Yes, the Apple Watch is the wearable getting all the attention this month, but innovations in the headphone market and young consumers’ tech cravings are quietly making these the wearable tech to watch.
Apple made waves a few months ago when they purchased Beats, the very popular headphone brand, for $3.2 billion. Many assumed the acquisition was an effort to get back some cool cred. While the cool factor is an added bonus, Beats also brings them a competitive streaming service and headphone dominance, hinting that Apple may be interested in expanding its product lines—in fact, some wondered if the deal was actually about wearable tech. This was before the Apple Watch announcement, but it might still be accurate—there are significant reasons that headphones, the original wearable, could actually be the wearable tech to watch.
One big reason that headphones could become an in-demand wearable tech item? Millennials already want them. Our look at back to school spending estimates found that tech is the biggest spending category for Millennials across the board, and that headphones are the top new tech item that they planned to buy/had bought, with 35% overall and 39% under 18 saying were going to purchase them before school started. African American students were even more likely to have headphones in their carts, with 54% say they planned to/had already purchased them. And it’s not just back-to-school that puts headphones in high demand: last November when we asked 14-32-year-olds about their holiday tech wishlists, headphones were the number two item they were asking for, after video games. In short: young consumers already consider headphones must-have tech, and they’re already wearing them, which means that they could have a significant advantage over those wearable devices they have to “learn” to wear—like the Apple Watch and the infamous Google Glass.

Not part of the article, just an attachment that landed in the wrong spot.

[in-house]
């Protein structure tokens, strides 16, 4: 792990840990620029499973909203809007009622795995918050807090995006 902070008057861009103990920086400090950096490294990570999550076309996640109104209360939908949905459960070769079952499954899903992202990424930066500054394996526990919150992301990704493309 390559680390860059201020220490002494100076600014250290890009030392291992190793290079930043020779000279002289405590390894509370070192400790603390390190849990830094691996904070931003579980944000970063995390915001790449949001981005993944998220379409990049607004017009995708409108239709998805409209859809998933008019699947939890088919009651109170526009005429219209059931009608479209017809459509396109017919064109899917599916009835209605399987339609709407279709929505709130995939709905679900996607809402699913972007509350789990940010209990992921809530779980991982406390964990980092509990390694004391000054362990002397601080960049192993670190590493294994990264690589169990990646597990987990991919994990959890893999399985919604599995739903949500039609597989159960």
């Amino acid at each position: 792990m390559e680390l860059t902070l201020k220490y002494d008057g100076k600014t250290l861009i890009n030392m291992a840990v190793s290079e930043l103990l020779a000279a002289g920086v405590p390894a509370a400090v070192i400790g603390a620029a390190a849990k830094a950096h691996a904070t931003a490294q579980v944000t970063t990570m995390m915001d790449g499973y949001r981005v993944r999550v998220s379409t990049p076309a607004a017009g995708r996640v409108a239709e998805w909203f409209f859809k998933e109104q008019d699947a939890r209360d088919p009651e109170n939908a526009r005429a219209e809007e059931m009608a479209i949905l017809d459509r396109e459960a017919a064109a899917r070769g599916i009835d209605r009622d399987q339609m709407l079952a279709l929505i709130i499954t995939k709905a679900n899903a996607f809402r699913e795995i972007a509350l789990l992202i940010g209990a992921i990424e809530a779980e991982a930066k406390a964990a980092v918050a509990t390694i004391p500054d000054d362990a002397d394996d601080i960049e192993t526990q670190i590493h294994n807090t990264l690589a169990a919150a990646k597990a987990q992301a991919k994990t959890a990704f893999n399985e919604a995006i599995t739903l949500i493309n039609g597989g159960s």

But you might be wondering how headphones can be counted in the category with these more cutting edge wearables when they’ve been around for what feels like forever, and really only perform one task. Well, that single functionality is already changing, and headphones could potentially do all the things that a wrist wearable can. In fact, according to experts, “Headphones are superior to wristbands for collecting biometric information, including blood pressure, heart rate, ECG, and core body temperature.” Watch out watches.
These devices are beginning to go beyond audio, building in new functions and features that make headphones a potential wearable competitor. Here are three to keep an eye on:
Muzik calls themselves the “world’s first smart headphones,” and they merge music listening with some of Millennials’ favorite smartphone habits. Four buttons in the right earcup let wearers control Muzik while it’s on their head. The headphone’s smartest feature right now is tweeting out or Facebook posting what’s being listed to at the press of one of those buttons, so sharing favorite tunes can be done by simply tapping an ear. They also boast an accelerometer that stops them from playing music when they’re taken off—and it’s easy to imagine that this sensitivity to motion could be used in other creative ways. Muzik opened their platform’s API last year, which is tech language for saying that now any outside developer can create apps or other functions for the device.
Okay, DUBS are technically not headphones—in fact, they’re not earbuds either, but are actually super high-tech earplugs. But their abilities indicate that in the future they could be much more. DUBS protect wearers from super-loud noise that can harm their hearing, but instead of just plugging it out, the devices filter sound so it is preserved, improved, and heard as it was meant to. This “reinvention of the lowly earplug” is made from quality materials, and look way cooler than the little pieces of foam that you can pick up at the drug store. Made to be worn proudly at concerts and sports events, DUBS is officially launching at the Global Citizen Festival this Saturday, where attendees will be given the chance to experience them firsthand. If DUBS uses their high-tech know-how to add functions in the future, they could also be a wearable tech player.
Cameras have become one of the most important functions on phones for young consumers, but what if that life-recording capability was right on their heads? SoundSight are smart headphones that include a 1080 camera that can not only capture photos, video, and audio from the wearer’s point of view but can also livestream it. All that footage can be edited in SoundSight’s app, where users can add filters and match the video color to the music. That’s not all—SoundSight also includes voice control and an accelerometer (like Muzik), and they’ve also opened themselves to third-party developers so the headphones potentially have “endless possibility.”